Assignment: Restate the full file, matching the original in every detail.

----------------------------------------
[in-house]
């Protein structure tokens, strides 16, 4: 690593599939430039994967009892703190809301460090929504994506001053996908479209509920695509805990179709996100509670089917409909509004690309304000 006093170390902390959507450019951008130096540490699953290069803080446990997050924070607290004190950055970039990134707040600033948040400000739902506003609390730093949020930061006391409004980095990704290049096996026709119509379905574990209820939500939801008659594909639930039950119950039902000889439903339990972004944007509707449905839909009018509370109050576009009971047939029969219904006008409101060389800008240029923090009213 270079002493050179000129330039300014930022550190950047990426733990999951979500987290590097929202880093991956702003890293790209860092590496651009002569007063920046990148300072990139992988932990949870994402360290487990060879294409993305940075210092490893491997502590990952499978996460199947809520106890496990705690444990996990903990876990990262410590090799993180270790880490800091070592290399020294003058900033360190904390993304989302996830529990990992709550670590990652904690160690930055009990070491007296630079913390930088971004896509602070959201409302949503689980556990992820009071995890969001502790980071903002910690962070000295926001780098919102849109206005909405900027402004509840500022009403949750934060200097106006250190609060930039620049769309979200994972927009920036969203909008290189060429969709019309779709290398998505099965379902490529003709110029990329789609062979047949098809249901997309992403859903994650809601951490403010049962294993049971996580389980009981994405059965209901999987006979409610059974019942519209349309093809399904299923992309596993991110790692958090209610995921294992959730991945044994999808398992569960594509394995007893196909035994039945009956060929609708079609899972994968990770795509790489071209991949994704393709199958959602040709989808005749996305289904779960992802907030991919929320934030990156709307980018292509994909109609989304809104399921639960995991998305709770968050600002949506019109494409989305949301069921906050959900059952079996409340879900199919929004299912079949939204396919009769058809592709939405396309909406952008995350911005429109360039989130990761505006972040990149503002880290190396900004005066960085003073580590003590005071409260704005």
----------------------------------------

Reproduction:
[in-house]
């Protein structure tokens, strides 16, 4: 690593599939430039994967009892703190809301460090929504994506001053996908479209509920695509805990179709996100509670089917409909509004690309304000 006093170390902390959507450019951008130096540490699953290069803080446990997050924070607290004190950055970039990134707040600033948040400000739902506003609390730093949020930061006391409004980095990704290049096996026709119509379905574990209820939500939801008659594909639930039950119950039902000889439903339990972004944007509707449905839909009018509370109050576009009971047939029969219904006008409101060389800008240029923090009213 270079002493050179000129330039300014930022550190950047990426733990999951979500987290590097929202880093991956702003890293790209860092590496651009002569007063920046990148300072990139992988932990949870994402360290487990060879294409993305940075210092490893491997502590990952499978996460199947809520106890496990705690444990996990903990876990990262410590090799993180270790880490800091070592290399020294003058900033360190904390993304989302996830529990990992709550670590990652904690160690930055009990070491007296630079913390930088971004896509602070959201409302949503689980556990992820009071995890969001502790980071903002910690962070000295926001780098919102849109206005909405900027402004509840500022009403949750934060200097106006250190609060930039620049769309979200994972927009920036969203909008290189060429969709019309779709290398998505099965379902490529003709110029990329789609062979047949098809249901997309992403859903994650809601951490403010049962294993049971996580389980009981994405059965209901999987006979409610059974019942519209349309093809399904299923992309596993991110790692958090209610995921294992959730991945044994999808398992569960594509394995007893196909035994039945009956060929609708079609899972994968990770795509790489071209991949994704393709199958959602040709989808005749996305289904779960992802907030991919929320934030990156709307980018292509994909109609989304809104399921639960995991998305709770968050600002949506019109494409989305949301069921906050959900059952079996409340879900199919929004299912079949939204396919009769058809592709939405396309909406952008995350911005429109360039989130990761505006972040990149503002880290190396900004005066960085003073580590003590005071409260704005």